In protest of the ongoing gender pay gap and gender-based violence to support gender equality, thousands of women across Iceland — including Prime Minister Katrín Jakobsdóttir — participated in a one-day strike on October 24, 2023.
The discrimination women face in terms of the gender pay gap and the sexual violence against them are the two sides of the same coin. This was highlighted by the march and the protest made a very strong statement.
The strike’s website mentions how it was to bring to the notice the contribution of women and non-binary people in both, paid as well as unpaid labour. This is imperative for gender equality and valuing the position women hold in society.
First Full-Day Women’s Strike since 1975
This was the first such full-day women’s strike in the country since 1975 when 90% of Icelandic women refused to work as part of “kvennafrí” (women’s day off), leading to pivotal change including the world’s first female elected president of a country, moving towards gender equality.
“We’re talked about, Iceland is talked about, like it’s an equality paradise,” said Freyja Steingrímsdóttir, one of the strike organizers, “But an equality paradise should not have a 21% wage gap and 40% of women experiencing gender-based or sexual violence in their lifetime. That’s not what women around the world are striving for.” Having the global reputation that it does, Iceland has a responsibility to “make sure we live up to those expectations”, said Steingrímsdóttir.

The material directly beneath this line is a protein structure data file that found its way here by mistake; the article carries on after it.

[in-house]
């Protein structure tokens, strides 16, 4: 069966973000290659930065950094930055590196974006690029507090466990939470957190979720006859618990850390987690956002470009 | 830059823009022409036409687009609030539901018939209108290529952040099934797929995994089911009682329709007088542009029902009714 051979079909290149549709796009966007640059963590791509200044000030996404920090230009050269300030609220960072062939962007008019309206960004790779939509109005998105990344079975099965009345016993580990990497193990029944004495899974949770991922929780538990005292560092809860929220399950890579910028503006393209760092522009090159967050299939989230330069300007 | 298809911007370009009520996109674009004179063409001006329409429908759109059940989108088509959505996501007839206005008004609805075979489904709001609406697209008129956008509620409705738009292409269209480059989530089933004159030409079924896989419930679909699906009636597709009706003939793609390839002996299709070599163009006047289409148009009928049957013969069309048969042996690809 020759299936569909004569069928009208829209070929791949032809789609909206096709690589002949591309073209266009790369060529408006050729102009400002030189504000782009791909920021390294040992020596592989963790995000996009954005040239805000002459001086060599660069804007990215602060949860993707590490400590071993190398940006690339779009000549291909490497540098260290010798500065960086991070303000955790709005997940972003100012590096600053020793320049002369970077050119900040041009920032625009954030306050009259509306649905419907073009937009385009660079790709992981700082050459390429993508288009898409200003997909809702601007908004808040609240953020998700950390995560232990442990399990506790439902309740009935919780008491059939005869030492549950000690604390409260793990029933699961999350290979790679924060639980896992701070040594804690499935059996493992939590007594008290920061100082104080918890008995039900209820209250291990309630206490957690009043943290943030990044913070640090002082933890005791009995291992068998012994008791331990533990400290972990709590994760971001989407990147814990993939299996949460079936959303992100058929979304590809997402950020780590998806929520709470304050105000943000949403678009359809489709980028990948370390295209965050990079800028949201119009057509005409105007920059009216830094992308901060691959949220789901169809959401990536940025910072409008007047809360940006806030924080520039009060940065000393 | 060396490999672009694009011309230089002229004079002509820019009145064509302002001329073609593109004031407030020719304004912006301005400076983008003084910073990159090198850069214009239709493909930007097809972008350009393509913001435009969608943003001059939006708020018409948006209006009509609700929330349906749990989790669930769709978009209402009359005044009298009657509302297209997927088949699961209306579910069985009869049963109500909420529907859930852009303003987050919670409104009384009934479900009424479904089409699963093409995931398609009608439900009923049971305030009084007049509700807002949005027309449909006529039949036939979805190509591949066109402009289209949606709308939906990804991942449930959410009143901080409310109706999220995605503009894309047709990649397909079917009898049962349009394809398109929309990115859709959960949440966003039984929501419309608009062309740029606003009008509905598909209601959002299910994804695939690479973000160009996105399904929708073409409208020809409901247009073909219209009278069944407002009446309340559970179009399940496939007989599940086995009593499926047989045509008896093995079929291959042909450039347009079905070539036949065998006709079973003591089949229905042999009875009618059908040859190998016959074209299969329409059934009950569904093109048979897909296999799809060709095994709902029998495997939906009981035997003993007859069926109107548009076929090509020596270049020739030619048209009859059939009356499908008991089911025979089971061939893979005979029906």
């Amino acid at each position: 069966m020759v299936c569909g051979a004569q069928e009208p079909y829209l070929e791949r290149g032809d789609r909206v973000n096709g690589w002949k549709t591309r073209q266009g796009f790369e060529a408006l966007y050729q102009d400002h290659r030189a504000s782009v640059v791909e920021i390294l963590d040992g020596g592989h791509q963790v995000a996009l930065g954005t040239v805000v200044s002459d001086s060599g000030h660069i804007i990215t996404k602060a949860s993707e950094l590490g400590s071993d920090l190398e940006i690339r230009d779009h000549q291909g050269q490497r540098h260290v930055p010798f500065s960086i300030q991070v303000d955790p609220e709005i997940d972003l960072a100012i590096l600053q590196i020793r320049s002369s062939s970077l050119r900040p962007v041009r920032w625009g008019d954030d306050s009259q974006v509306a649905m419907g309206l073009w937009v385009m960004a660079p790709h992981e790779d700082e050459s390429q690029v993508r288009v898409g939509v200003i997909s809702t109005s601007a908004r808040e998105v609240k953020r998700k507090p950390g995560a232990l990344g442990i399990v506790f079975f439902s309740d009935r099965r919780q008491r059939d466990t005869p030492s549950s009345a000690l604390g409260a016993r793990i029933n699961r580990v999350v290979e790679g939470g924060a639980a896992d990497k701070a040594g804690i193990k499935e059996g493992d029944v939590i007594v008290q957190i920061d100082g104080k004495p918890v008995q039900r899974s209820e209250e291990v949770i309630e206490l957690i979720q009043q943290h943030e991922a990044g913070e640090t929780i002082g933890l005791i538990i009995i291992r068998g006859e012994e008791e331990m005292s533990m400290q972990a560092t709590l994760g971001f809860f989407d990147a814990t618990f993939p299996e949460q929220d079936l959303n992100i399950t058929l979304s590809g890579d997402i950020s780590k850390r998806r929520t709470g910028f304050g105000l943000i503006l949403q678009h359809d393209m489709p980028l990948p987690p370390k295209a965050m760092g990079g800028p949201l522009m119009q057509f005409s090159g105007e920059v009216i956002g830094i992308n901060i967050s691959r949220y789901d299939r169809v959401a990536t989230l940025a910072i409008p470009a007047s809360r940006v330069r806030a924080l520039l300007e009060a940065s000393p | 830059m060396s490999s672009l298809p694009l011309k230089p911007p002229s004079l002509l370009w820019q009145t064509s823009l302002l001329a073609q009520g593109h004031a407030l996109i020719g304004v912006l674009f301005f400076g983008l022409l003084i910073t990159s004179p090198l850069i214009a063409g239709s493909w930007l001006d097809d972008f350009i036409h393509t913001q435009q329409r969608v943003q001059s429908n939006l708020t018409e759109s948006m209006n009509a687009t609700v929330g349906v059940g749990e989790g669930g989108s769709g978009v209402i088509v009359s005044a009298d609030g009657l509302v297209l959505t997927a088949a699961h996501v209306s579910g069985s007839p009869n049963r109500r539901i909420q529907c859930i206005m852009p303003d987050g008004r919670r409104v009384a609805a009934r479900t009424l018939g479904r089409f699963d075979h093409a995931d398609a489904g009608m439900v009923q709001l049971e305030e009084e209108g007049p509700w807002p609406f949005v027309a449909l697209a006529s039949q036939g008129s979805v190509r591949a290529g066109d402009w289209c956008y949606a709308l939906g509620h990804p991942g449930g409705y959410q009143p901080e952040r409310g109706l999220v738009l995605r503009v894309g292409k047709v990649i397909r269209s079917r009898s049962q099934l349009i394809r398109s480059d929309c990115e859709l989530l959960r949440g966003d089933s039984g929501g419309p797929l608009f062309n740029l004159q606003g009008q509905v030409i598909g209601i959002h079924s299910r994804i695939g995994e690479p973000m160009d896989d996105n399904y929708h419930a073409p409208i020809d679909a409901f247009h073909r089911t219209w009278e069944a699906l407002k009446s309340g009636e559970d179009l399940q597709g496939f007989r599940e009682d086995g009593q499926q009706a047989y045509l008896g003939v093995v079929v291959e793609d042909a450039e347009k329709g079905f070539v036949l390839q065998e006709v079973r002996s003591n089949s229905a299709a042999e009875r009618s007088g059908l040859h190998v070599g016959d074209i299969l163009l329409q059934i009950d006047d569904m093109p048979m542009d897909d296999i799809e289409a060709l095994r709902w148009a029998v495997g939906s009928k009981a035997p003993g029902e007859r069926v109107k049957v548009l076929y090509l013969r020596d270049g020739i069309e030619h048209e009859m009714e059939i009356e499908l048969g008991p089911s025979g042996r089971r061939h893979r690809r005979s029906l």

Iceland has been ranked the best country in the world for women by the World Economic Forum (WEF) 14 years in a row. Despite Iceland’s achievement, organizers said significant issues persist. Thus, to deal with these issues, the gender pay gap being an important one, protests like this are significant.
Gender Pay Gap
The gender pay gap is a pervasive and complex issue that continues to be a source of concern worldwide. While significant progress has been made in recent decades to promote gender equality in the workplace, disparities in earnings between men and women persist.
The gender pay gap is the disparity in average earnings between men and women in the workforce. It is often expressed as a percentage, with women earning, on average, less than their male counterparts. The gap varies across countries and industries but remains a prevalent issue globally.
Causes, Consequences, and the Path Forward
Causes of the Gender Pay Gap
- Occupational Segregation: One of the primary drivers of the gender pay gap is occupational segregation. Women are often concentrated in lower-paying industries and roles, such as education, healthcare, and administrative positions, while men dominate higher-paying fields like technology, engineering, and finance.
- Unequal Pay for Equal Work: Even within the same occupation, women are frequently paid less than men for the same job, often due to discriminatory practices and negotiation differences.
- Lack of Representation in Leadership: Women are underrepresented in leadership and executive positions, which often come with higher salaries and bonuses. This lack of representation perpetuates the pay gap as women miss out on opportunities for career advancement and gender equality is left behind.